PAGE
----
Thank you :slight_smile:

As far as i can see you also used the img:get() method to check for hits, so similar to what i had in mind. My concept looks a bit different though :slight_smile:

When I find out how to put code in a fancy box here I’m also post my code from before.

@TheMcSebi I tried doing it different ways, (tables with and without physics objects), but this way was the easiest. The frame rate is low, but it’s the same for all the players so it doesn’t really matter. I tried running this on my iPad 1 and the players still moved at a fast enough rate.

Yes, when using your concept this may not be something which really disturbs the game flow, but as you will be able to see, that doesn’t really match my project…

-- Line

-- Use this function to perform your initial setup
function setup()
    -- Game Settings
    Players = 1
    Speed = 2.5
    -- Game Settings"getFps()")
    gameState = 0
    player = {}
    touches = {}
    colorTable = {color(255, 0, 0, 255), color(0, 255, 0, 255), color(0, 0, 255, 255), 
                  color(255, 255, 0, 255), color(0, 255, 255, 255), color(255, 0, 255, 255)}
    p = {}
    p.spawnBorderDistance = 80
    p.initialThickness = 17.5
    g = {}
    g.countdownDuration = 4
    g.controlSpeed = 3.5
    g.outerScreenSpace = 100
    g.mapSizePosCorrection = vec2(g.outerScreenSpace/2, g.outerScreenSpace/2)
    for i = 1, Players do
        local initialColor = colorTable[i]
        local initialDirection = math.random(0, 360)
        --local initialDirection = 0
        local initialPosition = vec2(math.random(p.spawnBorderDistance, WIDTH-p.spawnBorderDistance),
                                     math.random(p.spawnBorderDistance, HEIGHT-p.spawnBorderDistance))
        --local initialPosition = vec2(WIDTH/2, HEIGHT/2)
        local initialThickness = p.initialThickness
        local initialInvincibility = 3
        table.insert(player, {col = initialColor, dir = initialDirection, pos = initialPosition,
                              prevPos = initialPosition, thick = initialThickness, alive = true,
                              inv = initialInvincibility})
    map = image(WIDTH+g.outerScreenSpace, HEIGHT+g.outerScreenSpace)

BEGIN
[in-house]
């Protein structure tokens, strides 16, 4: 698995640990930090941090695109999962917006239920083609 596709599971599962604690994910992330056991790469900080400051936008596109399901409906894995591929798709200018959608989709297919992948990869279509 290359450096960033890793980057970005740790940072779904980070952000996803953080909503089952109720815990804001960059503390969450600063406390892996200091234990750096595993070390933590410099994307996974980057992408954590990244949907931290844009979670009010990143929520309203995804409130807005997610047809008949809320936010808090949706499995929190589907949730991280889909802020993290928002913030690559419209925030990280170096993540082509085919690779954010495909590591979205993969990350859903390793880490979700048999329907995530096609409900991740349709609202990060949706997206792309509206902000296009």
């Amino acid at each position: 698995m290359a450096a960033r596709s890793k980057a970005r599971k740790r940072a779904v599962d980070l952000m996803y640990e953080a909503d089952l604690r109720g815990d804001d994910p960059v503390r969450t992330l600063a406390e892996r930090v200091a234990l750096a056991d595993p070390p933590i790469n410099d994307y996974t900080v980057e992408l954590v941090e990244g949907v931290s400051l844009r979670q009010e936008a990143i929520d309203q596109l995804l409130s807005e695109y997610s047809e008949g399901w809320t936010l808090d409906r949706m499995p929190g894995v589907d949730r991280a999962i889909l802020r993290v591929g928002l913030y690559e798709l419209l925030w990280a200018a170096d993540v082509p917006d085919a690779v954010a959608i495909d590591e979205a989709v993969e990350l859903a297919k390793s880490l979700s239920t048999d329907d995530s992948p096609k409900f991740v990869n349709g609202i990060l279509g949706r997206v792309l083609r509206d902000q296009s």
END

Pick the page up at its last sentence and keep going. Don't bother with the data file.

fill(0, 0, 0, 255)
    rect(-g.outerScreenSpace/2, -g.outerScreenSpace/2, WIDTH+g.outerScreenSpace, HEIGHT+g.outerScreenSpace)
    counter1 = 0  -- couldnt think of anything else
    counter2 = 0

-- process touches
function touched(touch)
    if touch.state == ENDED then
        touches[] = nil
        touches[] = touch

function draw()
    background(0, 0, 0, 255)
    fill(0, 0, 0, 255)
    counter1 = counter1 + 1
    if counter1 > 2 then counter1 = 0 end 
    if gameState == 0 then
        -- Menu
        fill(127, 127, 127, 255)
        ellipse(WIDTH/2, HEIGHT/3, 300)
        -- check if button is touched
        for k,touch in pairs(touches) do
            local pos = vec2(touch.x, touch.y)
            if pos:dist(vec2(WIDTH/2, HEIGHT/3)) < 150 then
                g.countdown = g.countdownDuration-0.01 --smooth countdown display
                gameState = 1
    if gameState == 1 then
        -- draw map background
        sprite(map, WIDTH/2, HEIGHT/2)
        fill(0, 0, 0, 0)
        stroke(255, 255, 255, 255)
        rect(-5, -5, WIDTH+10, HEIGHT+10)
        if not (g.countdown < 0) then
            fill(222, 222, 222, 255)
            text(math.floor(g.countdown), WIDTH/2, HEIGHT-30)
            g.countdown = g.countdown - DeltaTime
        if g.countdown < 1 then
            drawPlayers(false, true)
            drawPlayers(true, false)
        local continue = nil
        for i,pl in pairs(player) do
            if pl.alive then
                continue = true
        if not continue then
            gameState = 3
    if gameState == 2 then
        -- Ended